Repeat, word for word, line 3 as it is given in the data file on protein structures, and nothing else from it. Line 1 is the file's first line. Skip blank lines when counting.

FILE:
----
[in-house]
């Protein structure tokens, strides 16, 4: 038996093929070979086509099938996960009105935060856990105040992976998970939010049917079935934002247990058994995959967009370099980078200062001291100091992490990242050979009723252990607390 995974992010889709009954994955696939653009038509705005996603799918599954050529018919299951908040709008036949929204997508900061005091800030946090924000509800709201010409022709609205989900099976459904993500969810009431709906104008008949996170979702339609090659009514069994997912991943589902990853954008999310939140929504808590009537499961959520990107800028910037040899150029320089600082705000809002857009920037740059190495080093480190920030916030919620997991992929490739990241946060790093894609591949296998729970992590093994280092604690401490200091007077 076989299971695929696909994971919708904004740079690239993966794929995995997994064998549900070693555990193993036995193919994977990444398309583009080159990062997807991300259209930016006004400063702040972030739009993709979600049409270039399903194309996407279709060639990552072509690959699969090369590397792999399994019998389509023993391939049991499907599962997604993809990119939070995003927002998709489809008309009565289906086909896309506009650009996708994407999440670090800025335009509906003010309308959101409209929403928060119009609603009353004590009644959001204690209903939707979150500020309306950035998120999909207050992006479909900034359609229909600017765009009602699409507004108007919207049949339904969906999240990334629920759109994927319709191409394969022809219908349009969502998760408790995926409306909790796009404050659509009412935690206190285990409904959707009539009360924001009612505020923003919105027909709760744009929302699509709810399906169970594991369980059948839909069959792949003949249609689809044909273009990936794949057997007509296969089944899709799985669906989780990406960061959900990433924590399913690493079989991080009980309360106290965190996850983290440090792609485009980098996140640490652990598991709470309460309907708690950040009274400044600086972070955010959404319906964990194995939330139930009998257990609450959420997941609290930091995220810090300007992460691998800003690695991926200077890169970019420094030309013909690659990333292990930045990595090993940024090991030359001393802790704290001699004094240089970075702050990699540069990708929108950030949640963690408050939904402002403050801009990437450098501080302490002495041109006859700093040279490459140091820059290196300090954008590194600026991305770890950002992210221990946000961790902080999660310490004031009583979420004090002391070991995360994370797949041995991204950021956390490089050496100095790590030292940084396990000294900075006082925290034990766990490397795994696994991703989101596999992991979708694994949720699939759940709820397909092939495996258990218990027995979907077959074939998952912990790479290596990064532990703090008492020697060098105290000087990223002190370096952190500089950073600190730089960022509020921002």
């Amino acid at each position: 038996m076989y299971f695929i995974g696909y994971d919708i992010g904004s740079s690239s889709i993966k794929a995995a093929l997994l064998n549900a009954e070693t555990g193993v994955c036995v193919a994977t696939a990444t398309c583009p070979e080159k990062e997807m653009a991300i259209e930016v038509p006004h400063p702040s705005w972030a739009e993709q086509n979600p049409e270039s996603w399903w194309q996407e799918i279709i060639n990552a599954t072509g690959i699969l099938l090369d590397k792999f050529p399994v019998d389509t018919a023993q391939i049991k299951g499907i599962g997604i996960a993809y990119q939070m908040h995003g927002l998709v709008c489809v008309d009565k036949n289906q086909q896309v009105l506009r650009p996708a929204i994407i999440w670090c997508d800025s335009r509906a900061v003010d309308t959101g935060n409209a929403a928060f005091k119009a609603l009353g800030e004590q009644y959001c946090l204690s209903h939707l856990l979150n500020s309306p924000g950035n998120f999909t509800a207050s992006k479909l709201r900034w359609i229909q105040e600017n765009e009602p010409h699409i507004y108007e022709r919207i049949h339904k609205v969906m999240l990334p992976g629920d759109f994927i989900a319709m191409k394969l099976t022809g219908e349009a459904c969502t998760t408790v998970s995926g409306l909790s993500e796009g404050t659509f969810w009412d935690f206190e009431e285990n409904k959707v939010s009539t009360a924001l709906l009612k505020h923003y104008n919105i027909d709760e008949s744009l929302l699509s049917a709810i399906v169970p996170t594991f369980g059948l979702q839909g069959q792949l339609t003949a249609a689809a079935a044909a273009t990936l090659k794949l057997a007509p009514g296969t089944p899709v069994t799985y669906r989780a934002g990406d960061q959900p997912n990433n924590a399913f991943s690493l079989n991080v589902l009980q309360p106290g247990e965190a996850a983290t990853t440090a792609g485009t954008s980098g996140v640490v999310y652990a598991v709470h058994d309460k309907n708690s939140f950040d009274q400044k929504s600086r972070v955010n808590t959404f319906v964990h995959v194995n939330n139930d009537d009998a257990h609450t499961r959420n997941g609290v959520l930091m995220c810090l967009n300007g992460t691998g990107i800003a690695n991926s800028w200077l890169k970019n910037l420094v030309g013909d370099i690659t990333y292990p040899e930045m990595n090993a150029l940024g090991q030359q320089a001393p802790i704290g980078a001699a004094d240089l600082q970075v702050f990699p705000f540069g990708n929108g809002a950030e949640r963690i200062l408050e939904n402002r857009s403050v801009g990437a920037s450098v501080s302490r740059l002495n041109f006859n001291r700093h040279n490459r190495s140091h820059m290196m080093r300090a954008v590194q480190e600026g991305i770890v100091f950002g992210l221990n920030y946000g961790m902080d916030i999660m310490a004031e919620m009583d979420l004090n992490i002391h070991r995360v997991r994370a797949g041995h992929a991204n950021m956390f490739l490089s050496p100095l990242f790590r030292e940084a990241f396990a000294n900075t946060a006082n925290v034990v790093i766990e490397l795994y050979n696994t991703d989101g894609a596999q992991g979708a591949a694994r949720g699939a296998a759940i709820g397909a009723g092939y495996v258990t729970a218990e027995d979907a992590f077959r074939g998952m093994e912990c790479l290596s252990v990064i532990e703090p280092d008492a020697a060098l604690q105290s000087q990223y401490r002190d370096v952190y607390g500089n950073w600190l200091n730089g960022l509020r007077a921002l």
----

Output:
């Amino acid at each position: 038996m076989y299971f695929i995974g696909y994971d919708i992010g904004s740079s690239s889709i993966k794929a995995a093929l997994l064998n549900a009954e070693t555990g193993v994955c036995v193919a994977t696939a990444t398309c583009p070979e080159k990062e997807m653009a991300i259209e930016v038509p006004h400063p702040s705005w972030a739009e993709q086509n979600p049409e270039s996603w399903w194309q996407e799918i279709i060639n990552a599954t072509g690959i699969l099938l090369d590397k792999f050529p399994v019998d389509t018919a023993q391939i049991k299951g499907i599962g997604i996960a993809y990119q939070m908040h995003g927002l998709v709008c489809v008309d009565k036949n289906q086909q896309v009105l506009r650009p996708a929204i994407i999440w670090c997508d800025s335009r509906a900061v003010d309308t959101g935060n409209a929403a928060f005091k119009a609603l009353g800030e004590q009644y959001c946090l204690s209903h939707l856990l979150n500020s309306p924000g950035n998120f999909t509800a207050s992006k479909l709201r900034w359609i229909q105040e600017n765009e009602p010409h699409i507004y108007e022709r919207i049949h339904k609205v969906m999240l990334p992976g629920d759109f994927i989900a319709m191409k394969l099976t022809g219908e349009a459904c969502t998760t408790v998970s995926g409306l909790s993500e796009g404050t659509f969810w009412d935690f206190e009431e285990n409904k959707v939010s009539t009360a924001l709906l009612k505020h923003y104008n919105i027909d709760e008949s744009l929302l699509s049917a709810i399906v169970p996170t594991f369980g059948l979702q839909g069959q792949l339609t003949a249609a689809a079935a044909a273009t990936l090659k794949l057997a007509p009514g296969t089944p899709v069994t799985y669906r989780a934002g990406d960061q959900p997912n990433n924590a399913f991943s690493l079989n991080v589902l009980q309360p106290g247990e965190a996850a983290t990853t440090a792609g485009t954008s980098g996140v640490v999310y652990a598991v709470h058994d309460k309907n708690s939140f950040d009274q400044k929504s600086r972070v955010n808590t959404f319906v964990h995959v194995n939330n139930d009537d009998a257990h609450t499961r959420n997941g609290v959520l930091m995220c810090l967009n300007g992460t691998g990107i800003a690695n991926s800028w200077l890169k970019n910037l420094v030309g013909d370099i690659t990333y292990p040899e930045m990595n090993a150029l940024g090991q030359q320089a001393p802790i704290g980078a001699a004094d240089l600082q970075v702050f990699p705000f540069g990708n929108g809002a950030e949640r963690i200062l408050e939904n402002r857009s403050v801009g990437a920037s450098v501080s302490r740059l002495n041109f006859n001291r700093h040279n490459r190495s140091h820059m290196m080093r300090a954008v590194q480190e600026g991305i770890v100091f950002g992210l221990n920030y946000g961790m902080d916030i999660m310490a004031e919620m009583d979420l004090n992490i002391h070991r995360v997991r994370a797949g041995h992929a991204n950021m956390f490739l490089s050496p100095l990242f790590r030292e940084a990241f396990a000294n900075t946060a006082n925290v034990v790093i766990e490397l795994y050979n696994t991703d989101g894609a596999q992991g979708a591949a694994r949720g699939a296998a759940i709820g397909a009723g092939y495996v258990t729970a218990e027995d979907a992590f077959r074939g998952m093994e912990c790479l290596s252990v990064i532990e703090p280092d008492a020697a060098l604690q105290s000087q990223y401490r002190d370096v952190y607390g500089n950073w600190l200091n730089g960022l509020r007077a921002l």